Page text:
Life of a comedian part 5 (cont) 14th Oct 2010
A great deal of self-confidence is required if one is to make it through the first few years in this profession (and over 90% don’t), since failure, disappointment, rejection are standard and form part of the learning curve.
A pro comedian must adapt to peers’ comments and take criticism well. The ability to work with others is critical to success in comedy.
Comedians perform on club circuits and if lucky do private function around the country.
Being a solo comedian can be an “if-you-win-I-lose” type of career. “There are only so many laughs on any given night, and if possible, you want to get all of them.
Solo stand-up comics can face a significant level isolation. At the same time, studying fellow performers’ material, style, delivery, and presence are facets of the successful comedian’s life.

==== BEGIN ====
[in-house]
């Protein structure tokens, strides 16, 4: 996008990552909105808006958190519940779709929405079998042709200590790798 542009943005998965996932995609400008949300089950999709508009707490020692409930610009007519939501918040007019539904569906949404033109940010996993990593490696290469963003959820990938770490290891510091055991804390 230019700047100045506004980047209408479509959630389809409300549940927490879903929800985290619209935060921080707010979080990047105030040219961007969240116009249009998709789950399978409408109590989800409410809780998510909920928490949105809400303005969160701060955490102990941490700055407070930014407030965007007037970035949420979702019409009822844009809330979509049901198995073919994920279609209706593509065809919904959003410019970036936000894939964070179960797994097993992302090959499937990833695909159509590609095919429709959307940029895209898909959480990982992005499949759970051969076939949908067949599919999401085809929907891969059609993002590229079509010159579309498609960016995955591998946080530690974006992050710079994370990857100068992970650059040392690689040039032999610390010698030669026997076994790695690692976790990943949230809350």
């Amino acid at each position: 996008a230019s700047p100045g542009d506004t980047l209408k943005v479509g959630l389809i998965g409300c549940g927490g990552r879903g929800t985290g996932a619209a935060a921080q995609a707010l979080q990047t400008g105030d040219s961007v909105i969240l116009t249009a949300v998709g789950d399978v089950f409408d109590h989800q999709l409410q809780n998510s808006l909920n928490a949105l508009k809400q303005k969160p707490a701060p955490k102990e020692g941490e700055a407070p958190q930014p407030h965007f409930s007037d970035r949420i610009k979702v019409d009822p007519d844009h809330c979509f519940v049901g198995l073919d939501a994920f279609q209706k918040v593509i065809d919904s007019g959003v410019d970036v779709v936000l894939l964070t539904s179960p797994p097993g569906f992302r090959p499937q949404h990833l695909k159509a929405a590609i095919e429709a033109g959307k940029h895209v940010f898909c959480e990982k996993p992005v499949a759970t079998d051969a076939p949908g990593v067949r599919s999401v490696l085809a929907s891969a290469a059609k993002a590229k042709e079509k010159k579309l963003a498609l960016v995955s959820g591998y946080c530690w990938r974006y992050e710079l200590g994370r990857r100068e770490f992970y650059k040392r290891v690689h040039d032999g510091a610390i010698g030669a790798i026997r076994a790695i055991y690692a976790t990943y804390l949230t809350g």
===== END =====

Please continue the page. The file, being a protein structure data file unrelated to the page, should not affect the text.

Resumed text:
No academic requirements exist, but many performers get their start in college or acting, thereby gaining some exposure to large audiences.
Stand-up comedians have a more uncertain road than other performers or singers, going from club to club, writing material, practicing and refining it, and hoping for a break or a chance to move into the corporate or higher paid arena.
It is not unusual for an aspiring stand-up comic to log more than 200 days per year away from home.
More than 30 percent of exiting comedians slide smoothly into acting, where they face much the same odds against success.
The skills associated with comedy—the ability to make others laugh, defuse tense situations with a well-timed remark, and think on one’s feet—are invaluable assets in any other career (End).